An Individual Voluntary Arrangement (IVA) is a formal agreement between you and your creditors. It is negotiated and set up by a licensed Insolvency Practitioner (IP), who administers it over the full term.
Once terms have been accepted by a minimum of 75% of creditors, the agreement becomes legally binding and they will no longer be able to pursue you through the courts. Interest and charges on the debt are frozen, and at the end of the agreement any monies still owing will be written off.
The appointed Insolvency Practitioner is the point of contact for creditors, relieving you of the stress of dealing with them. The IP takes their fee from the monthly repayment amounts, which are calculated according to your income once household and living costs have been taken into account.
Although Individual Voluntary Arrangements are only applicable in England, Wales and Northern Ireland, a similar debt solution exists in Scotland – the Trust Deed, or in some cases, the Protected Trust Deed.
The similarities between an IVA and a Scottish Trust Deed include:
One of the main benefits of entering into either of these insolvency procedures is the fact that your creditors are unable to pursue you through the courts for debts included in the agreement.
This, in addition to the fact that interest or charges cannot be applied, allows you greater control over your finances without the worry of the total debt increasing. Making one single monthly payment rather than trying to meet several demands each month also lessens the pressures of being in debt, and allows for more effective budgeting.
With any type of insolvency solution, your credit rating is always going to be adversely affected. A Scottish IVA, or Trust Deed, will appear on your credit file for a period of six years. During this time you may find it difficult to obtain further credit, but once six years has passed you’ll be able to start rebuilding your credit rating.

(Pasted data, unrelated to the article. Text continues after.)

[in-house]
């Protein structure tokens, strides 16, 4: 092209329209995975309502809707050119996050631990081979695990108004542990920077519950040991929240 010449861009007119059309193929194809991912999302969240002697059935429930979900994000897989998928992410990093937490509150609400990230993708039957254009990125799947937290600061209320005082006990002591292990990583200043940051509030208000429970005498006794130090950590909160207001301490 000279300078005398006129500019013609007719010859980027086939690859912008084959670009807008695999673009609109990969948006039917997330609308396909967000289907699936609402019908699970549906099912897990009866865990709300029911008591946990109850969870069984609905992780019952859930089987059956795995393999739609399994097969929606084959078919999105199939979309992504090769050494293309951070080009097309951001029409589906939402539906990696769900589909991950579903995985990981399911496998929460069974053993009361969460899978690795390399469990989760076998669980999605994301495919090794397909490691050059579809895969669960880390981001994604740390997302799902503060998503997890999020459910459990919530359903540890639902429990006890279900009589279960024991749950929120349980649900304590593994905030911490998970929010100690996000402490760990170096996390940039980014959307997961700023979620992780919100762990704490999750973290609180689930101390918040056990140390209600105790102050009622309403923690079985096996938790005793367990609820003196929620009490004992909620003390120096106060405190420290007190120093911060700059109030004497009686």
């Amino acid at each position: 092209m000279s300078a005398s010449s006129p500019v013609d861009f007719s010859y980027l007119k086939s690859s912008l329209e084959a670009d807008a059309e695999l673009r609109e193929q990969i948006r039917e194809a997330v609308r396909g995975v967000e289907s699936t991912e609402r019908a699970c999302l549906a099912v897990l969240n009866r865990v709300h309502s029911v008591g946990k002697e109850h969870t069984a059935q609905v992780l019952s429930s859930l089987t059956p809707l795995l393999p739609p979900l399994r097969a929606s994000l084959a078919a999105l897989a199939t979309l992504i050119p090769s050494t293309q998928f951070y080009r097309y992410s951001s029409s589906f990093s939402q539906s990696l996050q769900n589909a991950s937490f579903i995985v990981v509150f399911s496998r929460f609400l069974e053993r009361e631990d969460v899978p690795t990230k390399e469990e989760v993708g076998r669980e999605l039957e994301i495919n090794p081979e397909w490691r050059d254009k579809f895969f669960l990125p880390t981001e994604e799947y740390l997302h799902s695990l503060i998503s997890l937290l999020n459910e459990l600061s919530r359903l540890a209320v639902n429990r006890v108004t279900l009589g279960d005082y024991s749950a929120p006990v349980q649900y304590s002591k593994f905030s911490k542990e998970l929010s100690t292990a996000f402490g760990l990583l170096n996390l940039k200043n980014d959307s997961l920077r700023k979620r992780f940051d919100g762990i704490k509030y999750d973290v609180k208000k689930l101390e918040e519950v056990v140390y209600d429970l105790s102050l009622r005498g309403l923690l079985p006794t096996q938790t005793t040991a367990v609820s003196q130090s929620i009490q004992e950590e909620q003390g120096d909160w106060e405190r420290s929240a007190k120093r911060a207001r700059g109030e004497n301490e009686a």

Any property that is mortgaged or owned outright will form part of the agreement, and may need to be sold. This is by no means certain, however. Sometimes equity can be released via a remortgage, or if a family member is interested in making an investment in your property.
Failing to keep up Trust Deed repayments is a breach of the agreement, and may result in enforced bankruptcy by one or more of your creditors. Furthermore, this is a public process so your name will be entered into the Register of Public Insolvencies for the term of the agreement.
Trust Deeds generally last for four years, and can provide a little financial stability if you have taken on unmanageable debt. During this time, although funds will be restricted, you know that at the end of the term the remaining amounts owing will be written off and you will be debt-free.
Scotland Debt Solutions can offer advice on the correct solution for Scottish residents struggling with debt. Our professional team works from five locations around Scotland, and offers a free initial consultation to discuss your situation.
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Our Scottish based team can help advise you on your debt problems.